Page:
Set up the bank for Socialist countries.


Brinkmanship putting containment to the test

The impact of early crises:

i) Berlin Blockade and airlift

ii) Communist Revolution in China 1949

iii) Korean War 1950-53

Brinkmanship: Putting Containment to the Test

Cold war begins berlin airlift 1948 1949

Cold War Begins: Berlin Airlift (1948-1949)

  • Stalin wants Berlin all to himself

    • All roads leading into west Berlin

      • Hopes to starve West Berlin and gain control of city

      • US led airlift supplies Berlin and embarrasses USSR

        • 1 plane lands every 30 seconds!!!!!

    • After a year Stalin stops the blockade

Iron curtain drops symbolic and physical separation of western and eastern europe

Iron Curtain Drops-Symbolic and physical separation of Western and Eastern Europe

Truman doctrine

Truman Doctrine

  • Greece is on the verge of collapse to Communism and Truman is forced to make a momentous decision

  • Truman Doctrine

    • Policy of Containment is introduced

      • Communism is evil, and it must not be allowed to spread

    • Marshall Plan: billions of dollars given to European nations to help them rebuild and survive

      • Help keep communism isolated

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Marshall Plan Aid in Europe

Us guarantees peace by readying for war

US Guarantees Peace By Readying for War

  • National Security Act of 1947 creates the Department of Defense

    • Pentagon is built

    • National Security Council is created to advise the President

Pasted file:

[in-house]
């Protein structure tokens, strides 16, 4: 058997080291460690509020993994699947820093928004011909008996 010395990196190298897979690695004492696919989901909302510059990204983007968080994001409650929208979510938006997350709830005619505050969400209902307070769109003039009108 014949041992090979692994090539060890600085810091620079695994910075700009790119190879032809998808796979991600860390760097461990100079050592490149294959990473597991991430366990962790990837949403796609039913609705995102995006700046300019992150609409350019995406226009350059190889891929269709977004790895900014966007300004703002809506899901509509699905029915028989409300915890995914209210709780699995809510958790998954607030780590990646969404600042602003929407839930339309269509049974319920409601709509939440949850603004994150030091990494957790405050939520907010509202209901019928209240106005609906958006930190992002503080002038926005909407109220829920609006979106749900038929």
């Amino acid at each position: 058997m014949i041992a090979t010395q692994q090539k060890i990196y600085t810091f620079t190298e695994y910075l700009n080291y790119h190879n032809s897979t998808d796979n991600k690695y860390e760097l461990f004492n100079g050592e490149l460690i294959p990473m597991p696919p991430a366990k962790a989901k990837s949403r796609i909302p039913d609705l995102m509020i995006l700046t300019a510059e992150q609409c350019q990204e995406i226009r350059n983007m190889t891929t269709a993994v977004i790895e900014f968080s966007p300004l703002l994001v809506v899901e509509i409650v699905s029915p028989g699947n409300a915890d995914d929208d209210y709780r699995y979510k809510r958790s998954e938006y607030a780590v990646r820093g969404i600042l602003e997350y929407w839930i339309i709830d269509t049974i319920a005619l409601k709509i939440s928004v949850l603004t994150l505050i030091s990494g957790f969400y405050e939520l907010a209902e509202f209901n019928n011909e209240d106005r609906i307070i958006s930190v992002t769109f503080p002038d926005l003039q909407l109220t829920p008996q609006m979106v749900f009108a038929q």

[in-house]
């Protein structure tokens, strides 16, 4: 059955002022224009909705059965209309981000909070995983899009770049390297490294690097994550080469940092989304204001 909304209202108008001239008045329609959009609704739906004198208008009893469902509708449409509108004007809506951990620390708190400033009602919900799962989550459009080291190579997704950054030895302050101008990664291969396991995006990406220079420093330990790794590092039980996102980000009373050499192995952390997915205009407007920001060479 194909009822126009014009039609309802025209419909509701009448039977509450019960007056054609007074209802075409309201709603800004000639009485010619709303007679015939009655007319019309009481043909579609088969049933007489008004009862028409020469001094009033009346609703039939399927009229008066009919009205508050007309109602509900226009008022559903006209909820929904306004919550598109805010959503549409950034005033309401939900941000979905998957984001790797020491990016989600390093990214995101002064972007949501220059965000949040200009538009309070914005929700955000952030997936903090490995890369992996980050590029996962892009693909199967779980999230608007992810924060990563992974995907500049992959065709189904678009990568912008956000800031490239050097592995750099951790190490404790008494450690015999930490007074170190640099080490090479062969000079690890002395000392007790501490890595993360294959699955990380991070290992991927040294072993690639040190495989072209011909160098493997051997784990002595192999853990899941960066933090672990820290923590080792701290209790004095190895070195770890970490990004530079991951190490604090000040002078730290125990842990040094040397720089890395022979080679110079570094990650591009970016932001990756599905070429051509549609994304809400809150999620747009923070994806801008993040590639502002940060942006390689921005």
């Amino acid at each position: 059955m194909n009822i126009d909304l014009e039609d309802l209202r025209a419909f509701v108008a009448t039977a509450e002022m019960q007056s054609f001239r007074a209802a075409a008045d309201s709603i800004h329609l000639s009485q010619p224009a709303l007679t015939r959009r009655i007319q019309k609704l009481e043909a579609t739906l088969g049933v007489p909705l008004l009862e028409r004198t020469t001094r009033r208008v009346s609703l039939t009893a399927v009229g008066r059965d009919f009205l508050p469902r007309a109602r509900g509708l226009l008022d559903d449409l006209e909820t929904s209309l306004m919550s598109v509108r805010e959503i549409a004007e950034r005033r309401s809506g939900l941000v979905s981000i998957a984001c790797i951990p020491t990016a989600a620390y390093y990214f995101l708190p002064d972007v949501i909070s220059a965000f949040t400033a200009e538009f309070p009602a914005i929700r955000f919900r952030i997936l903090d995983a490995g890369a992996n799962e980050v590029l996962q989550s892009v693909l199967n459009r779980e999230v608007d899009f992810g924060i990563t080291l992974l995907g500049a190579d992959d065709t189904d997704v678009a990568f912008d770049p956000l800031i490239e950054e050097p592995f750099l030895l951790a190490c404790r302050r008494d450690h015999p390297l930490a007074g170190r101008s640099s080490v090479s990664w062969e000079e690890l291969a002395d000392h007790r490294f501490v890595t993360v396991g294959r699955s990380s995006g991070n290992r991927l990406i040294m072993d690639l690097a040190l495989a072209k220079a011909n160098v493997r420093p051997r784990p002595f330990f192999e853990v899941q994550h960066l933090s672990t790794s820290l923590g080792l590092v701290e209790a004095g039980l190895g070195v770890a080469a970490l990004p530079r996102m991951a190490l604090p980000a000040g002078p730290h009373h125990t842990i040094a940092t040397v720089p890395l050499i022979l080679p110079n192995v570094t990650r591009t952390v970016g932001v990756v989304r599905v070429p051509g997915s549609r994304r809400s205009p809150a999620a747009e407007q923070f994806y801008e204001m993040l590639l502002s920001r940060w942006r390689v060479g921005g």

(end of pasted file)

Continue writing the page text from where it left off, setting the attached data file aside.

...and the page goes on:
• NSC-68: allowed for the President to quadruple military spending

    • Peacetime draft is created

  • US gets entangled in a foreign alliance

    • NATO (1949): a defensive alliance to protect from Soviet aggression

      • An attack on one is an attack on all

      • Warsaw Pact is the Soviet response to NATO

Cold war in asia

Cold War in Asia

  • Japan

    • Gen. MacArthur rebuilds Japan into a peaceful and thriving democracy

  • China Falls (1949)

    • China becomes Communist (25% of the world)

  • Soviets detonate an atomic bomb in 1949

    • US responds by developing the H-Bomb

      • Arms Race begins

Containment put to the test korea

Containment Put to the Test: Korea

  • Korean War: 1950-1953

    • Korea separated in two after WWII

    • With USSR backing North Korea invaded South Korea

    • US led coalition come to South Korea’s aid

    • Containment Policy: do not allow communism to spread

    • Back and Forth war

      • China eventually enters the war

      • General MacArthur wants to nuke China and end this war quickly

    • War never officially ended

    • Koreas are still technically at war

Massive retaliation

Massive Retaliation

  • President Eisenhower

    • 1952-1960

  • Not a fan of containment

    • Promised to liberate captive people

  • Massive Retaliation

    • Mess with us or our allies and we will use our nukes…

    • Use of nuclear weapons as a first strike option

      • Smaller army and smaller price tag

  • Brinksmanship: go to the brink of war to show strength

  • Nuclear war is not something to get into over minor conflicts

    • Hungarian Revolt of 1956

      • Americans did nothing to assist the revolt

Mutual assured destruction

Mutual Assured Destruction

  • Each side knew that if they used nuclear weapons against the other side, the other side would have enough weapons left to destroy you

  • Using nuclear weapons would be suicide